Lake Murray water levels are at 356.83 (full pool is 360.00) and “core” surface water temperatures – morning temperatures – still range from about 57 at the dam to 58 or 59 up the lake. The lake remains atypically clear.
Striped bass are grouped up in the middle part of the lake according to Captain Brad Taylor (803-331-1354), who reports that the best fish are being caught pulling free lines and planer boards off the channels over 15-30 feet of water. Brad suggests that anglers zig-zag to find the right depth. Fish have been on the main lake but they are starting to move into the main creeks including Bear Creek, Beards Creek and Crystal Lake. They are setting up near areas where they know the herring will be spawning before too long.
Warm weather has decreased schooling activity, but there are starting to be a good number of fish caught down-lining with herring. 40-60 feet of water has been a good depth, and fish have been found at the mouth of Bear Creek and out from Putnam’s Landing. Generally down-line fish have been smaller.
The cold front over the weekend backed a lot of the crappie off, and for now Brad says that the fish have been in deeper water than one would think. They were shallow, but right now he is finding them in 20-30 feet. It has been so windy that a lot of the time he has been back trolling with the big motor. Fish were deep and very close to the bottom this past weekend, but he expects them to move up again pretty quickly with this warmer weather. Within 10 days the spawn should be on.
On the catfish front, Captain Chris Simpson (864-992-2352) reports that anchoring is a little more consistent than drifting, but there have also been some good days for drifting. The best depth for drifting has been 20-45 feet. Anchoring around humps that top out around 15-20 feet of water is still a strong pattern. Cut herring is hard to beat and will pick up striper, too.
Lake Murray water levels are at 356.89 (full pool is 360.00) and “core” surface water temperatures – morning temperatures – range from about 57 at the dam to 58 or 59 up the lake. On warm afternoons seeing surface temps in the low and even mid-60s is not unusual. The lake is atypically clear right now.
In the February 25 Lake Murray CATT event veteran tournament bass angler Captain Doug Lown and tournament partner Rhett Manus ran away with first place with a 21.18 pound bag, highlighted by a 6.11 pound big fish. Second place angler (and fellow AHQ contributor) Andy Wicker had 15.65 pounds.
Shockingly for February, in the tournament Saturday Doug says that basically all of their fish were caught off the bed! They had earlier spotted the big female hanging near a male that was clearing a bed, and it came on a buzzbait. The next four fish in their bag were actually caught “looking at them.”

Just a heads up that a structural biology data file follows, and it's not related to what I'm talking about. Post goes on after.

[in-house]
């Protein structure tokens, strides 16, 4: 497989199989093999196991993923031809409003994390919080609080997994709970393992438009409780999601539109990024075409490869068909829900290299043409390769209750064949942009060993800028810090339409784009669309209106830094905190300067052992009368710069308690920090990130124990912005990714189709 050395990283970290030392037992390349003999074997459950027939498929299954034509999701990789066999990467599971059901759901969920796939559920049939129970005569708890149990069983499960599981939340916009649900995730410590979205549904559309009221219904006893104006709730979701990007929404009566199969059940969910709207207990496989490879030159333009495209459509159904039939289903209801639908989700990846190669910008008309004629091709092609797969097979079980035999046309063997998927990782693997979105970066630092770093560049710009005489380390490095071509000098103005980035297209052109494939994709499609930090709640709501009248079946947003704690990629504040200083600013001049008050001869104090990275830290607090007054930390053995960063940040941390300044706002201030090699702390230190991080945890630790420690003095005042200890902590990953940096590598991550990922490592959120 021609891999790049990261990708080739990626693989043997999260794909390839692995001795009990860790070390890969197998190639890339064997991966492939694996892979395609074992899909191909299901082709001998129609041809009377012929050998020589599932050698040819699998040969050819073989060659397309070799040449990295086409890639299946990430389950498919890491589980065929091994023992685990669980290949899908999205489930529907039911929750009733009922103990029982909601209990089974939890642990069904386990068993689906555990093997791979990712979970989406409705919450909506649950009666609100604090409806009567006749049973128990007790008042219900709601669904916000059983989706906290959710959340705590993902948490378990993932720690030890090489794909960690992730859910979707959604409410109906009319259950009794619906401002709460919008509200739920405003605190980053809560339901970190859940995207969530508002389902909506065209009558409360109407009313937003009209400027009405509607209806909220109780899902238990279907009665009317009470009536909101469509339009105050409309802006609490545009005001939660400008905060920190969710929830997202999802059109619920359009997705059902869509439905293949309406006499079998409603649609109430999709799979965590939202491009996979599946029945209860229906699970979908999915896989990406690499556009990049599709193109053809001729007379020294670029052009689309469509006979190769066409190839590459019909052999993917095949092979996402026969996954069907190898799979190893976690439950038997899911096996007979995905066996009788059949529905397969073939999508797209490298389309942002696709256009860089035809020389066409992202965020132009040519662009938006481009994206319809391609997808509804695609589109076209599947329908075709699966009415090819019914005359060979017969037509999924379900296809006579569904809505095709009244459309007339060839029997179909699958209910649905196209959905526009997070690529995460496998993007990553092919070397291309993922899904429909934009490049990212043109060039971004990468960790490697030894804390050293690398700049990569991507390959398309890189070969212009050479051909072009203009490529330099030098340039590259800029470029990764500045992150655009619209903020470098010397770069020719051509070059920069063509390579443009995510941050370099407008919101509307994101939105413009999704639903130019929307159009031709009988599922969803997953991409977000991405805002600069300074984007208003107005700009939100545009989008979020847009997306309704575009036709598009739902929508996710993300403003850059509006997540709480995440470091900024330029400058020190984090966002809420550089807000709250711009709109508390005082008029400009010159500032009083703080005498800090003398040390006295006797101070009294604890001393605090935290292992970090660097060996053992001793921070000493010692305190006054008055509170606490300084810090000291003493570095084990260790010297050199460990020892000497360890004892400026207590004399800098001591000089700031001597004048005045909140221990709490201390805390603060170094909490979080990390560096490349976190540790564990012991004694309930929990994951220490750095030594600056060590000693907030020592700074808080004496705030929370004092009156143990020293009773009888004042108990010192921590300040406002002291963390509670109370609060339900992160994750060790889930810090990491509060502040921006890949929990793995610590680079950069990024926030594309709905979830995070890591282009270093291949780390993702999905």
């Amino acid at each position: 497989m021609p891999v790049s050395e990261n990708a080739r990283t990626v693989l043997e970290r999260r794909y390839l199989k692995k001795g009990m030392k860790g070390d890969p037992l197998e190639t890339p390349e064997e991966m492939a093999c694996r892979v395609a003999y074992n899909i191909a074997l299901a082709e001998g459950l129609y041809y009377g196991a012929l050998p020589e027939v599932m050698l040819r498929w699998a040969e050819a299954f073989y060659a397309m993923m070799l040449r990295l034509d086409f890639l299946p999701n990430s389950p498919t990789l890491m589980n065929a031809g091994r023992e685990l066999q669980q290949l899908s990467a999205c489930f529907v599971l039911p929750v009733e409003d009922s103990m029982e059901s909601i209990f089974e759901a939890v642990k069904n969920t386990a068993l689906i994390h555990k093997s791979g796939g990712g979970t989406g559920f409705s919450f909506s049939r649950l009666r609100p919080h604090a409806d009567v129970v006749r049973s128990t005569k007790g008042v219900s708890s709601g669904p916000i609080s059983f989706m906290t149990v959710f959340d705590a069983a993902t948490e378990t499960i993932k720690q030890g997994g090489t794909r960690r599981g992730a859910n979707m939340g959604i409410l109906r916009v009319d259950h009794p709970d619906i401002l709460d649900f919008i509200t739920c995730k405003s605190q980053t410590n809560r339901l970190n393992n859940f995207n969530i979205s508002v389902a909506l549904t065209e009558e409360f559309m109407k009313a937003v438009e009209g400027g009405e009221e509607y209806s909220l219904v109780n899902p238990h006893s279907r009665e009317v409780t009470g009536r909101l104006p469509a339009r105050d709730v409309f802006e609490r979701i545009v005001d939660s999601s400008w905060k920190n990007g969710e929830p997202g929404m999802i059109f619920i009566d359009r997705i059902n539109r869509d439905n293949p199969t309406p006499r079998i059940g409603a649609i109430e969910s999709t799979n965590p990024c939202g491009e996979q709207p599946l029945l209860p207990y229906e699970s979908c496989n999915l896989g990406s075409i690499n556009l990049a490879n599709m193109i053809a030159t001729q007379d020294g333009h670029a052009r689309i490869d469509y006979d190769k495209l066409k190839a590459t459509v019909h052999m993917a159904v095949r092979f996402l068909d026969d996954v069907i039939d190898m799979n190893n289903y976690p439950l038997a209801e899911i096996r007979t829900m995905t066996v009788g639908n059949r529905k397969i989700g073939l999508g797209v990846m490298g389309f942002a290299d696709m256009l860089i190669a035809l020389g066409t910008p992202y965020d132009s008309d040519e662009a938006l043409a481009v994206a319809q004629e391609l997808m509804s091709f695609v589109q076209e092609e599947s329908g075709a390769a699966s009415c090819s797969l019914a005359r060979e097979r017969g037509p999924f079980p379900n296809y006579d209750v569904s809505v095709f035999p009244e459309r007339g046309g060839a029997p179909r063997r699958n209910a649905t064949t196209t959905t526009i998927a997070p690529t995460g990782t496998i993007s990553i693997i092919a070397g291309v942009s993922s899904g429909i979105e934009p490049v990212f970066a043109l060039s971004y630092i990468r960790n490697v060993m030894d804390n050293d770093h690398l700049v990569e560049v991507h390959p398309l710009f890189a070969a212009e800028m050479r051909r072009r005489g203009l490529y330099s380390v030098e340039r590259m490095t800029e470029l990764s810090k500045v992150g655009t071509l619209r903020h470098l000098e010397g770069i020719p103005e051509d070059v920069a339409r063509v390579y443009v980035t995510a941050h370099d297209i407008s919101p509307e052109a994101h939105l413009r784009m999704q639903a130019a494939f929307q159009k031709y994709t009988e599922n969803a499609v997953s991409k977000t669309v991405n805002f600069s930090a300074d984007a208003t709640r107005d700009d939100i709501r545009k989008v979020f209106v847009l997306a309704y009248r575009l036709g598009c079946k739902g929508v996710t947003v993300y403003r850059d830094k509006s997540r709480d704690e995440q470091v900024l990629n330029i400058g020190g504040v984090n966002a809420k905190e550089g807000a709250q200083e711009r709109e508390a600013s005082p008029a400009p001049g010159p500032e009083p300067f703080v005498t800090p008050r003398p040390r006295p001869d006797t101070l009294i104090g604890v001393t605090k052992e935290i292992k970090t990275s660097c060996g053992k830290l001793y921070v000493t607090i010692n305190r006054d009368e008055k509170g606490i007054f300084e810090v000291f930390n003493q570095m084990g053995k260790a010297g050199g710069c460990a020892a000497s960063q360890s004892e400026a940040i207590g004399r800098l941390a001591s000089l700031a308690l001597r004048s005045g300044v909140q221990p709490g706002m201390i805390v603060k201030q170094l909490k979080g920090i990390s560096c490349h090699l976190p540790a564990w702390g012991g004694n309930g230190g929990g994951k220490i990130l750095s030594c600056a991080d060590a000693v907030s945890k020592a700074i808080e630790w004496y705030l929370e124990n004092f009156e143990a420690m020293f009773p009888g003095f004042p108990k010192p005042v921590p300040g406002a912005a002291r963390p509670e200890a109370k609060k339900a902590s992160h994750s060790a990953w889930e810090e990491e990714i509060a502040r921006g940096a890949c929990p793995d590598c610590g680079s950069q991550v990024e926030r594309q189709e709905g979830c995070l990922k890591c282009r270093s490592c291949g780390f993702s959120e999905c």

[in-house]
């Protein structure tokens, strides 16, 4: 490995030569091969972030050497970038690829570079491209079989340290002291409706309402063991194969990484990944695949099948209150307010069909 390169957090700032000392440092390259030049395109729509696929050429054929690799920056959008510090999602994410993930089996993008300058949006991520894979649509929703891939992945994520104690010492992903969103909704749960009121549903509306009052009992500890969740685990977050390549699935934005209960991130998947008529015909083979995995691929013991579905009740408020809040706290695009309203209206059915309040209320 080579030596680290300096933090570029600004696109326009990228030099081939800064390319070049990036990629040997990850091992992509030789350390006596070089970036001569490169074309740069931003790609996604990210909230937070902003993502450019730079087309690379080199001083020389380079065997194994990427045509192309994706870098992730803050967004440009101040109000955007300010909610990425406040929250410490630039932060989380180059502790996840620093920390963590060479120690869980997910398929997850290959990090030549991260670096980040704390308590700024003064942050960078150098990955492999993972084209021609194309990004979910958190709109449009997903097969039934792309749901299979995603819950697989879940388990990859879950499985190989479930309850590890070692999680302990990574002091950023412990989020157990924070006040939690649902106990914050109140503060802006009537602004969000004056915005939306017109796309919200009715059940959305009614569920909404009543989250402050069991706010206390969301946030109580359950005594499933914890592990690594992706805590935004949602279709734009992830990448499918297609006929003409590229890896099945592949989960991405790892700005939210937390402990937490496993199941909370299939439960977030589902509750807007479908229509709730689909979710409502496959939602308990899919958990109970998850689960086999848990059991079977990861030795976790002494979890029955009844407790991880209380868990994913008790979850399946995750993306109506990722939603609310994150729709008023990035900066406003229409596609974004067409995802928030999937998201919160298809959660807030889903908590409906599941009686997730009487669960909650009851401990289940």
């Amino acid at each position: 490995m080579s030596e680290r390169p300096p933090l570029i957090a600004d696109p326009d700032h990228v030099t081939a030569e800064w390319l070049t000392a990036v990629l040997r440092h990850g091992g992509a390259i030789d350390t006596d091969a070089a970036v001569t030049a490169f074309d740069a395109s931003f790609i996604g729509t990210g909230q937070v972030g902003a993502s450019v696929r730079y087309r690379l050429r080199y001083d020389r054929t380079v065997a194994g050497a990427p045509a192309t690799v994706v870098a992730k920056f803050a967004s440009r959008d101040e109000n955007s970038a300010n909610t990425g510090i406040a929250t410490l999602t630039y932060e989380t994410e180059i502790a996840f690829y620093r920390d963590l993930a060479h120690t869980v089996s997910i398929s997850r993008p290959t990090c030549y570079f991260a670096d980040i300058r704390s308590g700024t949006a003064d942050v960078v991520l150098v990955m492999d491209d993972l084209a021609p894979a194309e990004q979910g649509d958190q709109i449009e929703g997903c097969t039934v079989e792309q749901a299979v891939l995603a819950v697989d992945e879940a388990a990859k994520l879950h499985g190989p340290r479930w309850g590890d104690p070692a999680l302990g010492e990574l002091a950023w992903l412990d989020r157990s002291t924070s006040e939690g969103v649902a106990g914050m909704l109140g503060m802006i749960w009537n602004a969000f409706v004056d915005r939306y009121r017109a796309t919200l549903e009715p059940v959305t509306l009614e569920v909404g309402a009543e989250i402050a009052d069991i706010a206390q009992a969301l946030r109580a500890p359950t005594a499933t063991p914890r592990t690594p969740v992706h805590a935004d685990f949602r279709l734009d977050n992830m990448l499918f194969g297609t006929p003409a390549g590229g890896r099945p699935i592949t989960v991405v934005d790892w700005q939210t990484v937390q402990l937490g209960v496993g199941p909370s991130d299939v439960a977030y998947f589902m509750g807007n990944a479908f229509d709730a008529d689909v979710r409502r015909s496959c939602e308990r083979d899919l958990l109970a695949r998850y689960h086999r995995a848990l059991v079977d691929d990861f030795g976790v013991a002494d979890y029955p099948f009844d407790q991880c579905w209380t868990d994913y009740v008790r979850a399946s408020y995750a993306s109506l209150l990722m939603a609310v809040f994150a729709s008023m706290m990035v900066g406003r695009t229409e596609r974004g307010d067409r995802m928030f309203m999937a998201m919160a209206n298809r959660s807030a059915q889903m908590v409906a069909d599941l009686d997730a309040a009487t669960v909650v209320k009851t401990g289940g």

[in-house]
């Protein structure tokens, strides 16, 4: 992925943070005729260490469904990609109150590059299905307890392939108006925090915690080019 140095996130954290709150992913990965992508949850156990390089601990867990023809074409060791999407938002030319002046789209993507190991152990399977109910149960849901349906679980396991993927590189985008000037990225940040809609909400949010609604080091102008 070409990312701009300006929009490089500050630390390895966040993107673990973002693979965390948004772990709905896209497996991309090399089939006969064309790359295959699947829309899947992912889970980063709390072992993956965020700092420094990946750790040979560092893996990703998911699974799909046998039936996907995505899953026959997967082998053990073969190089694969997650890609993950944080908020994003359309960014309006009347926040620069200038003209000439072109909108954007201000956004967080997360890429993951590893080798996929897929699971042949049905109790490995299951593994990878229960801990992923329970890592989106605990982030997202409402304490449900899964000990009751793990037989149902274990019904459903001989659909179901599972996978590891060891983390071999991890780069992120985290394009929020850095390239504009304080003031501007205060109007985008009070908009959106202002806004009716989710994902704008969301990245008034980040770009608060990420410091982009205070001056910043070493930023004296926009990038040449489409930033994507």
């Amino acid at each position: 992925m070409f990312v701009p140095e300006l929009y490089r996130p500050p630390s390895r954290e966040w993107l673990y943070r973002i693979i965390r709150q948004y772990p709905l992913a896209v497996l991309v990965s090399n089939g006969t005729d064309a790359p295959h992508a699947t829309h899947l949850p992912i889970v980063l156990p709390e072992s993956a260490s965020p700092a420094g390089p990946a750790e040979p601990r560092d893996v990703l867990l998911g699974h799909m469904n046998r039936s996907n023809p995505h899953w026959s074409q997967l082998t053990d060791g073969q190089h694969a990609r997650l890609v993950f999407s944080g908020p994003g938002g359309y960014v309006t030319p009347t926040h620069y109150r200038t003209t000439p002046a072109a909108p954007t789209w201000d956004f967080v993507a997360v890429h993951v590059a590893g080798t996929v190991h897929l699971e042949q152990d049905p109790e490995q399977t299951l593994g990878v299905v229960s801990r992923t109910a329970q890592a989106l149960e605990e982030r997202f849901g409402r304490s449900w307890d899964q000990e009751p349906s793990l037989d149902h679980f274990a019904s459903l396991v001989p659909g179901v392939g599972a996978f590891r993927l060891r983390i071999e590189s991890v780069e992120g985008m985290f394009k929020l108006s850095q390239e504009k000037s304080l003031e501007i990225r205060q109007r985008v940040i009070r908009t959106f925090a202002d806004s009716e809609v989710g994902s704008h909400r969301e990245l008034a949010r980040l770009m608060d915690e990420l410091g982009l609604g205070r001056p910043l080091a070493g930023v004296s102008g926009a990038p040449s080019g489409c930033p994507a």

Doug says water temperatures are right for the spawn, and in fact it has been for several weeks. Day lengths are just now getting long enough for bass to be willing to bed. Usually when core surface temperatures hit 55 or 56 degrees there will be some fish found spawning, although usually that is some time in March. In 1989 or 1990 Doug remembers seeing some fish on the bed in February, but this is the earliest spawn he can remember. Doug notes that in areas with clearer water fish will spawn at a lower temperature (because of better light penetration) than in murkier water – even though stained water heats up faster. Even up the river there is currently a good 3 feet of visibility.
Certainly fish are not spawning everywhere in the lake, but there are particular areas where they are. Doug believes that once we get through the current cooler snap the spawn is likely to get very hard over the next few weeks. Most of the fish are in shallow water right now, and that means 3-4 feet (although the cold may temporarily push some deeper). They also want to be on a cleaner bottom. Especially later in the day Doug has found a lot of fish laying around in little pockets that have warmed up.
Usually at this time of year with the spawn so close Doug finds that bass get finicky about what baits they will eat, and this year is no exception. Power fishing with crankbaits, spinnerbaits and jigs is a tough pattern to run, and soft plastics with light or no weight is the better bet. Weightless Senkos, floating worms, very light shakey head or light-Texas rigged worms are working well.
Doug points out that there probably are still a group of bass out deep on bait, and these fish may not move up shallower until core temperatures hit 63-65 degrees and the herring spawn arrives. This has been a strange winter because of the absence of a mid-depth or shallow “bait bite” in the morning, and Doug says this winter Lake Murray has fished more like it did before the introduction of herring several decades ago. Live wells have been full of crayfish parts, not herring. This is probably because the bait seemed to hold so deep this winter that it was less of a factor for the largemouth. As to why that was, it’s anybody’s guess!
Striper, crappie and catfish reports to follow later this weekend.